In order to be complete, a test suite includes a test case to verify each and every testable assertion that is made by the API specification. Test developers must review the actual specification document and generate at least one test case for each testable assertion that appears in the API specification.

Unfortunately, the conventional method for determining assertions for a particular specification is a laborious process involving a manual inspection of the specification. Prior to the test design stage during conventional testing, the test developer must scan through the specification and split the entire text into logical statements. Each logical statement then needs to be examined by type to indicate if it is a testable assertion.

Of course, the process of manually inspecting the specification is a time consuming process prone to errors. Moreover, since one of the most important issues of the TCK development process is to keep TCK tests synchronized with their technology's current API specification, the manual inspection process is exacerbated whenever the specification changes. Upon any specification change, the corresponding TCK tests must be revised and corrected if their functionality has been affected by the change. To accomplish this, the specification must be re-inspected to confirm the current assertions and determine if particular assertions should be removed or additional assertions should be added.

In view of the foregoing, there is a need for methods for tracking the specification to determine assertions. Preferably, the methods should be automated, and should provide tracking between different versions of a specification to identify TCK test that are affected by each change assertion.

SUMMARY OF THE INVENTION

Broadly speaking, the present invention fills these needs by providing a system for tracking a specification that automatically obtains assertions within the specification. The embodiments of the present invention further provide tracking between different versions of a specification, and also determine test coverage of a specification. In one embodiment, a method for collecting information on a specification of a computer program is disclosed. A plurality of classes is provided, where each class is capable of performing a particular task related to obtaining information from a specification. Then a command is received from a user. The command requests a particular task to be performed. A class is then selected from the plurality of classes based on the task requested by the received command, and the selected class is run. In this manner, information on the specification is obtained. The plurality of classes can include a get assertion class that obtains assertions from the specification, and in some embodiments, the get assertion class can be used to obtain a list of assertions from the specification. The plurality of classes can also include a reporting class that provides information on test coverage of the specification. The information on test coverage of the specification can comprise a list of assertions that are tested by specification tests, and optionally, can comprise a percentage of the assertions obtained from the specification that are tested by specification tests.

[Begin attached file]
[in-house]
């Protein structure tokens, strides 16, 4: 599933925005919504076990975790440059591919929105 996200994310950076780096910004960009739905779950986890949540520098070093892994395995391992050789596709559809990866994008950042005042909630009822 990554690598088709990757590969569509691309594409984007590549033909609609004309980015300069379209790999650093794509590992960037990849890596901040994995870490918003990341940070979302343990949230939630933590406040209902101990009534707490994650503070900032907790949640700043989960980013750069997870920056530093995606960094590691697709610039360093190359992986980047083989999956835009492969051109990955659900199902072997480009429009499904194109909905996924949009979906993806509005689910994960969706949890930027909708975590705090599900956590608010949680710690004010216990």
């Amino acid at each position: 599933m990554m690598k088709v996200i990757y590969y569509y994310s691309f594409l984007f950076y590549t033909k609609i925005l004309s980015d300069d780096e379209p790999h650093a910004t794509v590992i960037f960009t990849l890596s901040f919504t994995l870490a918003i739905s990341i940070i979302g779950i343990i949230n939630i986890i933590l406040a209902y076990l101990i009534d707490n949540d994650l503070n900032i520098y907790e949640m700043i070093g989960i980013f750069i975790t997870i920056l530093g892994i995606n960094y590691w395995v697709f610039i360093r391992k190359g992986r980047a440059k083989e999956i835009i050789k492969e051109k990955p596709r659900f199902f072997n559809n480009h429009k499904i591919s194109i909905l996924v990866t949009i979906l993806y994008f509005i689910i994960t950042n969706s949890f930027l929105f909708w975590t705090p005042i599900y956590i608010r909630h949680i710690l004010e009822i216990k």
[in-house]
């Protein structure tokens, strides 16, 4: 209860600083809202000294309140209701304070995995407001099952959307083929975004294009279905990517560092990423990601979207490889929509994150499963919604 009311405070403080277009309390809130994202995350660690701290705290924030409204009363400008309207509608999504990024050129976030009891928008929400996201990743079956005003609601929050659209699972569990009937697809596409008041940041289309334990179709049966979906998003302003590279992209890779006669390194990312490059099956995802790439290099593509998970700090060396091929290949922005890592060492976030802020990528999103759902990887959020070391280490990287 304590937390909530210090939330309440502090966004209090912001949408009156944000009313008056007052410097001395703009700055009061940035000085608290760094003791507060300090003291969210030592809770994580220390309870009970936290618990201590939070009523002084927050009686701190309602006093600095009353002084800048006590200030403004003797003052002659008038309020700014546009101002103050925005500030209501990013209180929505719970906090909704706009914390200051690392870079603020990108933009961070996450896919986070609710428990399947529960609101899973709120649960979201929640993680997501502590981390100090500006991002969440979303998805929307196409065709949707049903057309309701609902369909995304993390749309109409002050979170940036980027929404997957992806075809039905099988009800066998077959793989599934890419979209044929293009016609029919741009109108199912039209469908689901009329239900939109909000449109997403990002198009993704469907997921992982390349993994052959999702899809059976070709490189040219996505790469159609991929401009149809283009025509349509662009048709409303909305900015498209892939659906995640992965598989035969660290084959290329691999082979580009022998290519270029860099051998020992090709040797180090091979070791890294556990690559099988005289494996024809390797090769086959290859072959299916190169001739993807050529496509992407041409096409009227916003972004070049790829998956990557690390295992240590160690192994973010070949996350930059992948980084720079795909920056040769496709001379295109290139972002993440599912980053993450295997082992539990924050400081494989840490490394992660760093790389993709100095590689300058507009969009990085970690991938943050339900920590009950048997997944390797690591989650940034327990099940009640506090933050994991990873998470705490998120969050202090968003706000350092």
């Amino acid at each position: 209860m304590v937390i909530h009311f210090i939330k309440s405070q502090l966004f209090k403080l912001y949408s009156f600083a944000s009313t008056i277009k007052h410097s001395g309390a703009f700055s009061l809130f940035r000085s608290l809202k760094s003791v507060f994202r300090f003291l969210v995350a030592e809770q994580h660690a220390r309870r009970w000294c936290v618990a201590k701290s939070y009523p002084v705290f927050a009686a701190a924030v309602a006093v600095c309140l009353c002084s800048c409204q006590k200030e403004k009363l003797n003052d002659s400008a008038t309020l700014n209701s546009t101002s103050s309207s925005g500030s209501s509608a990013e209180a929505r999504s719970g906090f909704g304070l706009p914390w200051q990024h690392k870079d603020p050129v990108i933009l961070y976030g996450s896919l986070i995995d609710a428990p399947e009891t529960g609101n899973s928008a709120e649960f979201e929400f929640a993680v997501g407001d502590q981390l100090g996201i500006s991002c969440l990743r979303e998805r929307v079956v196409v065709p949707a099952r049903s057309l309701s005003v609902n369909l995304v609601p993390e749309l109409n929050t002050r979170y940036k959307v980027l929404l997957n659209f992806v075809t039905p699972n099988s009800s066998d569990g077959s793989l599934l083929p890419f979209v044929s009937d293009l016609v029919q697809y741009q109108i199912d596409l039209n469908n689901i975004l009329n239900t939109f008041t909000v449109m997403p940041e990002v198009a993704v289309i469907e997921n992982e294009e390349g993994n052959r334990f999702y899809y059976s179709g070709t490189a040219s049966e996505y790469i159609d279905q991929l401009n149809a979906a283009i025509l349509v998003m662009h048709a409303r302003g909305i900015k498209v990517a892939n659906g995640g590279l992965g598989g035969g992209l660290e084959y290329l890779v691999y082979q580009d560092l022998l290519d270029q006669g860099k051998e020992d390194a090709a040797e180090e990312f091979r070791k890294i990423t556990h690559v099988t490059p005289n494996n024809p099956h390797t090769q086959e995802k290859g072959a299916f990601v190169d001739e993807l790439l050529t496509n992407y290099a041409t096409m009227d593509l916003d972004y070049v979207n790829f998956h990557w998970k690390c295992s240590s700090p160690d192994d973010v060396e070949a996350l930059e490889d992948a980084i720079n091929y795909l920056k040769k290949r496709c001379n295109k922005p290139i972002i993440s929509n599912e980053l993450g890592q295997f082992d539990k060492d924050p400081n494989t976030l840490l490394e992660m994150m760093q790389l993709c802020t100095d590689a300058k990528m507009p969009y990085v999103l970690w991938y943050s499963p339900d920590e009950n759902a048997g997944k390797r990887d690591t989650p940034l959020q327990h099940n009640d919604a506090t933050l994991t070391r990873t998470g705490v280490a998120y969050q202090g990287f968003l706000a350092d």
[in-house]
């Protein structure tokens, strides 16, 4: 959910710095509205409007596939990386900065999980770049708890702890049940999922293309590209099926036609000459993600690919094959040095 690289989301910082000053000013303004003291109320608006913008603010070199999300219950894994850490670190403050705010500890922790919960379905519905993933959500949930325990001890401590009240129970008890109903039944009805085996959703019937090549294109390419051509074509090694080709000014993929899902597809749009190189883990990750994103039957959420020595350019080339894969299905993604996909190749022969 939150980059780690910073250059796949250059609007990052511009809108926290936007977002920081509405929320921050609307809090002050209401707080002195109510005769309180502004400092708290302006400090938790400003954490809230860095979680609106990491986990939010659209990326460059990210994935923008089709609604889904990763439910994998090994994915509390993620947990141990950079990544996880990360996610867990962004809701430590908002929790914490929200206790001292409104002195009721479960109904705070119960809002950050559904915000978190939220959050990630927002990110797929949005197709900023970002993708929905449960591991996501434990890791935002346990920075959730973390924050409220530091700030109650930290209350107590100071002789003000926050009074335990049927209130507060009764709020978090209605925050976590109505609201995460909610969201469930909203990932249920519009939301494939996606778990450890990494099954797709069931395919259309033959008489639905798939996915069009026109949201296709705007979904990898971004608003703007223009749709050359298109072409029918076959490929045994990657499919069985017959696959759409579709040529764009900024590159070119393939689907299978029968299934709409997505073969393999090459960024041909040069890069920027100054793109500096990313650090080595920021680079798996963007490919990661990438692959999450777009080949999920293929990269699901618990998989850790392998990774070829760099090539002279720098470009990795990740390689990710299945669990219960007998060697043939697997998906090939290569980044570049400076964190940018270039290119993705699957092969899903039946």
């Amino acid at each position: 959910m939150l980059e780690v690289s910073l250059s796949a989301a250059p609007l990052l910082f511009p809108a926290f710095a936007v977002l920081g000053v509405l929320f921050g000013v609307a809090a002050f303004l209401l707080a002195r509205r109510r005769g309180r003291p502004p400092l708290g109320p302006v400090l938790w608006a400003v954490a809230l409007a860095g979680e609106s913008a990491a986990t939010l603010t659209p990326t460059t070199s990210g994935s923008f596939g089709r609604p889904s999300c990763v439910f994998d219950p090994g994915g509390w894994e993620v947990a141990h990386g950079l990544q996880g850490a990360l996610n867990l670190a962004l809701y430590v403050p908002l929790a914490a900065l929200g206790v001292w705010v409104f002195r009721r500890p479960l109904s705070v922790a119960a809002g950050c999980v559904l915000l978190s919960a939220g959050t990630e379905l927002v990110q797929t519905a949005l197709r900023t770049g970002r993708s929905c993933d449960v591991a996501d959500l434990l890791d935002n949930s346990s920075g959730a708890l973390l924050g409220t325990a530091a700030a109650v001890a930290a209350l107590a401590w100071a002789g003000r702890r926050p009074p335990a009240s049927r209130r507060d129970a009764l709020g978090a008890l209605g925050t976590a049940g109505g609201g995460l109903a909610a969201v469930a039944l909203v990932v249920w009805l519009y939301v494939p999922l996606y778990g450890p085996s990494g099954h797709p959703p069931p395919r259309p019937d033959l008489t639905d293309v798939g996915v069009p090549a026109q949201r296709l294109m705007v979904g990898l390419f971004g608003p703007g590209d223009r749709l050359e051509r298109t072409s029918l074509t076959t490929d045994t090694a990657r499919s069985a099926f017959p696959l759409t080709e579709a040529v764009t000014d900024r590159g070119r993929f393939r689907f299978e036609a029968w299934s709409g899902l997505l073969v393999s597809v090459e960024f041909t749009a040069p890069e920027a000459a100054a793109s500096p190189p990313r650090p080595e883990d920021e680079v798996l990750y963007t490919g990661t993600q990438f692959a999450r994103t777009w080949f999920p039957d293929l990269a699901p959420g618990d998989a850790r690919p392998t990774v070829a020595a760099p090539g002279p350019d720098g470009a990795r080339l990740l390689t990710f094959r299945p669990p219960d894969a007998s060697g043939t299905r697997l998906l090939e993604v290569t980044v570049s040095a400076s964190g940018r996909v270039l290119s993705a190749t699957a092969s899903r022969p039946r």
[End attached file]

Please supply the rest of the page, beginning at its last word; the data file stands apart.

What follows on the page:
In another embodiment, a computer program for obtaining assertions from a specification for a computer program is disclosed. As mentioned above, an assertion is a testable statement within the specification. The computer program includes a code segment that receives an input specification for a computer program, and a code segment that identifies a context within the input specification. Further included is a code segment that parses the identified context to obtain assertions, and a code segment that adds the obtained assertions to an assertion result set. The assertion result set can then be used to facilitate testing of the specification. Optionally, a code segment that filters the identified context prior to parsing the context can be included. Also optionally, the computer program can obtain assertions, which are implied statements that can be tested. Further, each assertion can comprise at least one sentence of the specification.

In yet a further embodiment, a computer program is disclosed for collecting information on a specification of a computer program. The computer program includes a plurality of classes, wherein each class is capable of performing a particular task related to obtaining information from a specification, and a code segment that receives a command from a user. The command requests a particular task to be performed. Further included is a code segment that selects a class from the plurality of classes based on the task requested by the received command, and a code segment that runs the selected class, whereby information on the specification is obtained.